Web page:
by Amanda DiSilvestro, Daily Vidette Senior Staff
In response to the recent lack of government funding for education, many universities across the country have been forced to cut federal work-study programs in order for the state to compensate.
Universities being hit the hardest include Reading Area Community College in Pennsylvania, Washington State University, LeTourneau University in Longview Texas, and most notably Arkansas State University who received $128,000 less in work-study funding this year in comparison to their usual $560,000 amount.
Michelle Cornell, coordinator of student loans and processing, explained there are many benefits to offering the federal work-study program at a university, and while other universities have been forced to cut their programs, ISU has fortunately not been forced to follow suit.
“Work-study programs allow students to explore possible career opportunities, gain work experience and improve marketable skills, meet a new set of contacts who may eventually become valuable references for future employment, reduce loan indebtedness, and participate in the ‘working your way through school’ concept,” she said.
Jana Albrecht, Director of Financial Aid, agreed that there are many benefits to having a work-study program, either federal or non-federal, at a college campus.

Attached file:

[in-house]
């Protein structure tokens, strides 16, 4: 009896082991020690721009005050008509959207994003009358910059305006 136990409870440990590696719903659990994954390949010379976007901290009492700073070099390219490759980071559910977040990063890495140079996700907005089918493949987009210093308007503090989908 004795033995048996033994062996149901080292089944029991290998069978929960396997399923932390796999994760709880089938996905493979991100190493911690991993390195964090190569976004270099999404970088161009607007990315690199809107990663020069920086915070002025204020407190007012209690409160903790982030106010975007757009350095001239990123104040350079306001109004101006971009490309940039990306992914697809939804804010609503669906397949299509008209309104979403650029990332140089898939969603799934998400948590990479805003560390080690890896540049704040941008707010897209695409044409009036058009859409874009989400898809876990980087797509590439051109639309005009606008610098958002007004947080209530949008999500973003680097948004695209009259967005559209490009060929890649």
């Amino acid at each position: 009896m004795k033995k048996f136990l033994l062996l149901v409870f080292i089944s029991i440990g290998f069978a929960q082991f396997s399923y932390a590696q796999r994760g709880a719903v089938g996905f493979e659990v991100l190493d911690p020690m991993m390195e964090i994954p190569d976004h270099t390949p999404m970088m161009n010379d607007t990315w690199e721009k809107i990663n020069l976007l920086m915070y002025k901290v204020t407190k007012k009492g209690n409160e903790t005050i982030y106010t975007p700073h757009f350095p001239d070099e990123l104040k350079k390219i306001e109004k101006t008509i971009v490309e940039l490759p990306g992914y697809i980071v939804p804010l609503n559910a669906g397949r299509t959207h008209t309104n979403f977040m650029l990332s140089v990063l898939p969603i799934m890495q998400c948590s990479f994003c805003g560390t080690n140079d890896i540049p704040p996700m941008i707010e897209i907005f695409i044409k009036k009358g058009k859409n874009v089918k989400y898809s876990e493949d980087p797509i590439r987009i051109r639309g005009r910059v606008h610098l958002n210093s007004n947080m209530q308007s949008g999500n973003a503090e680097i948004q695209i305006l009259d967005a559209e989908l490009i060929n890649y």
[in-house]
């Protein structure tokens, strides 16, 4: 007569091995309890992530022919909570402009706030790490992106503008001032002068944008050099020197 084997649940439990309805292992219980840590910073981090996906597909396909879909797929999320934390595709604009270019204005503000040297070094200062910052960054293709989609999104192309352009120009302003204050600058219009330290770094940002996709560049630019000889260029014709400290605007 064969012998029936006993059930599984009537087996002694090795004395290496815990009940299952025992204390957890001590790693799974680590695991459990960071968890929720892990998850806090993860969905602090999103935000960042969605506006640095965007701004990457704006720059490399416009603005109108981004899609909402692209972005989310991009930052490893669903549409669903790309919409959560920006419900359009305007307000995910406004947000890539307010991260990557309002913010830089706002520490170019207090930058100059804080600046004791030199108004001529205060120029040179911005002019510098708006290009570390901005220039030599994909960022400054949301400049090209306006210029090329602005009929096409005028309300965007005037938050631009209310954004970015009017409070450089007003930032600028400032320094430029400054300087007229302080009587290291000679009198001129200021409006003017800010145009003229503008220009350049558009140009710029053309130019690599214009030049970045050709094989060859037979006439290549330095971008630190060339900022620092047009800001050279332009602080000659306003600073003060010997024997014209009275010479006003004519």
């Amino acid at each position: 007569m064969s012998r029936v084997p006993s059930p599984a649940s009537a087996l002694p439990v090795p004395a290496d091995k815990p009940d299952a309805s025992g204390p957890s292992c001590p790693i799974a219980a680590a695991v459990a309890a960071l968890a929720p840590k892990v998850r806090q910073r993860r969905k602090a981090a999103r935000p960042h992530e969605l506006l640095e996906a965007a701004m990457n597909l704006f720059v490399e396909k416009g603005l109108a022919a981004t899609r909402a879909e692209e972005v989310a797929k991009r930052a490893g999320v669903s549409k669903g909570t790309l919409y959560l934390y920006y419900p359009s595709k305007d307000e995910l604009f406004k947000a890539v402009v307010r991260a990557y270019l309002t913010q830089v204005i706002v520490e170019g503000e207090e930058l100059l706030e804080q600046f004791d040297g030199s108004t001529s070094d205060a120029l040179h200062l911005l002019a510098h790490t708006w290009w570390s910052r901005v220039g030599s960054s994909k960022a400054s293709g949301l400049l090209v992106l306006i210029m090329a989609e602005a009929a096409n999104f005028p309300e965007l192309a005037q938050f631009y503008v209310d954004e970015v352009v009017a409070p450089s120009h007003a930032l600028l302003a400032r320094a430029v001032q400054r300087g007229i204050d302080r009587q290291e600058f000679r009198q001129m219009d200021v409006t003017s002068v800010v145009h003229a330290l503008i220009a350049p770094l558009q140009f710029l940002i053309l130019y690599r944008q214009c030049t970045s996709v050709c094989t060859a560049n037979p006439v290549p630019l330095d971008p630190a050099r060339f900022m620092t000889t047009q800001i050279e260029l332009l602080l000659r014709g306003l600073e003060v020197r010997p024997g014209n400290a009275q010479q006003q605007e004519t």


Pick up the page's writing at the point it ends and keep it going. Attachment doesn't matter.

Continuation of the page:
“Work-study and all student employment is very big. Studies have shown that students involved manage their time better and receive better grades,” she explained.
“Students who work over the school year typically then work over the summer. This helps them pay for books and helps them with loans in the future,” Albrecht added.
Cornell continued to explain that unlike other colleges, ISU has been allotted the same amount of federal work-study dollars with no reduction in the upcoming year.
While this is good news for ISU, students still need to be eligible to even apply for a federal work-study program.
“We are allotted federal work-study funds from the Department of Education. We allow students to be eligible for the federal work-study program based on their results of filing the FAFSA,” Cornell said.
“Each department on campus then has to decide their own hiring needs. They can employ federal work-study students and only one-third of the students’ wages would come out of their departmental budget. Or, if they hire regular, non-federal work-study students their departmental budget pays the wages in full,” she added. ISU’s Financial Aid office holds a part time job fair each year where both on and off campus employers are invited in order to fulfill their hiring needs. Cornell and Albrecht both explained that this fall will be no exception.
“We are planning on holding the job fair on Wed. September 8 in the Brown Ballroom in the Bone Student Center from 10 a.m. to 2 p.m. I think there will be a gradual rise in students who need to work while attending school, and the job fair always helps,” Cornell said.